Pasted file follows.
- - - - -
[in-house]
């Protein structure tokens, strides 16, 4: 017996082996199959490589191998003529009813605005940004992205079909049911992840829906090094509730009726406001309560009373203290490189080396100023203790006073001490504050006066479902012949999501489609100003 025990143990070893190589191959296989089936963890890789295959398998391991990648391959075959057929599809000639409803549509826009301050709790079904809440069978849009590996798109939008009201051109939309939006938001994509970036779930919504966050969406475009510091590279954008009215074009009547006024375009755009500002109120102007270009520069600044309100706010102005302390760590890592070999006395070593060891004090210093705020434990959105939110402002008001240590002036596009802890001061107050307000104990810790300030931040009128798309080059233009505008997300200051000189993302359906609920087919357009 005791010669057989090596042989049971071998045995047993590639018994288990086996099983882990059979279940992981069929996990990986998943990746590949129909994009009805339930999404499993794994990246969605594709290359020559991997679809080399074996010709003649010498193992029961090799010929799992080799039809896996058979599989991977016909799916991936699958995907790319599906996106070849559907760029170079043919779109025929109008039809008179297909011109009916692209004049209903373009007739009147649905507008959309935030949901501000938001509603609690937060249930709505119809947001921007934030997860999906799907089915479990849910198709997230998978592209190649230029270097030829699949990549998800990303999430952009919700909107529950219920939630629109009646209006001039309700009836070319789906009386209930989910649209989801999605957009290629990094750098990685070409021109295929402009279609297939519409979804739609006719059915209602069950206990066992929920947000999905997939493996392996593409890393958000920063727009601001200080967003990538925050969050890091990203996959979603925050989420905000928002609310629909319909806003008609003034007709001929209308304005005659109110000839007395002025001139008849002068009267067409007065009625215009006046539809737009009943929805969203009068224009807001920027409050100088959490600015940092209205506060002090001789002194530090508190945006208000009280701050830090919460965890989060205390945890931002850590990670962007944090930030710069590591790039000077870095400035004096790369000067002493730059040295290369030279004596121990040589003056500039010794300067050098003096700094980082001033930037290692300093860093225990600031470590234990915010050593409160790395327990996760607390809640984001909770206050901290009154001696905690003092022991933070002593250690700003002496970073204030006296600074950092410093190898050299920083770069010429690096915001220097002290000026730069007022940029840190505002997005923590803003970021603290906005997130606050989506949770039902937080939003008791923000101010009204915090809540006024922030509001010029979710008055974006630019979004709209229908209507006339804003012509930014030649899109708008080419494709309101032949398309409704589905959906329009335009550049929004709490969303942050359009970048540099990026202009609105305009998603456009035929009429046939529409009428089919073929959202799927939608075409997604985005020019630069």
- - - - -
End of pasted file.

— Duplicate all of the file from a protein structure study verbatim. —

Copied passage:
[in-house]
């Protein structure tokens, strides 16, 4: 017996082996199959490589191998003529009813605005940004992205079909049911992840829906090094509730009726406001309560009373203290490189080396100023203790006073001490504050006066479902012949999501489609100003 025990143990070893190589191959296989089936963890890789295959398998391991990648391959075959057929599809000639409803549509826009301050709790079904809440069978849009590996798109939008009201051109939309939006938001994509970036779930919504966050969406475009510091590279954008009215074009009547006024375009755009500002109120102007270009520069600044309100706010102005302390760590890592070999006395070593060891004090210093705020434990959105939110402002008001240590002036596009802890001061107050307000104990810790300030931040009128798309080059233009505008997300200051000189993302359906609920087919357009 005791010669057989090596042989049971071998045995047993590639018994288990086996099983882990059979279940992981069929996990990986998943990746590949129909994009009805339930999404499993794994990246969605594709290359020559991997679809080399074996010709003649010498193992029961090799010929799992080799039809896996058979599989991977016909799916991936699958995907790319599906996106070849559907760029170079043919779109025929109008039809008179297909011109009916692209004049209903373009007739009147649905507008959309935030949901501000938001509603609690937060249930709505119809947001921007934030997860999906799907089915479990849910198709997230998978592209190649230029270097030829699949990549998800990303999430952009919700909107529950219920939630629109009646209006001039309700009836070319789906009386209930989910649209989801999605957009290629990094750098990685070409021109295929402009279609297939519409979804739609006719059915209602069950206990066992929920947000999905997939493996392996593409890393958000920063727009601001200080967003990538925050969050890091990203996959979603925050989420905000928002609310629909319909806003008609003034007709001929209308304005005659109110000839007395002025001139008849002068009267067409007065009625215009006046539809737009009943929805969203009068224009807001920027409050100088959490600015940092209205506060002090001789002194530090508190945006208000009280701050830090919460965890989060205390945890931002850590990670962007944090930030710069590591790039000077870095400035004096790369000067002493730059040295290369030279004596121990040589003056500039010794300067050098003096700094980082001033930037290692300093860093225990600031470590234990915010050593409160790395327990996760607390809640984001909770206050901290009154001696905690003092022991933070002593250690700003002496970073204030006296600074950092410093190898050299920083770069010429690096915001220097002290000026730069007022940029840190505002997005923590803003970021603290906005997130606050989506949770039902937080939003008791923000101010009204915090809540006024922030509001010029979710008055974006630019979004709209229908209507006339804003012509930014030649899109708008080419494709309101032949398309409704589905959906329009335009550049929004709490969303942050359009970048540099990026202009609105305009998603456009035929009429046939529409009428089919073929959202799927939608075409997604985005020019630069």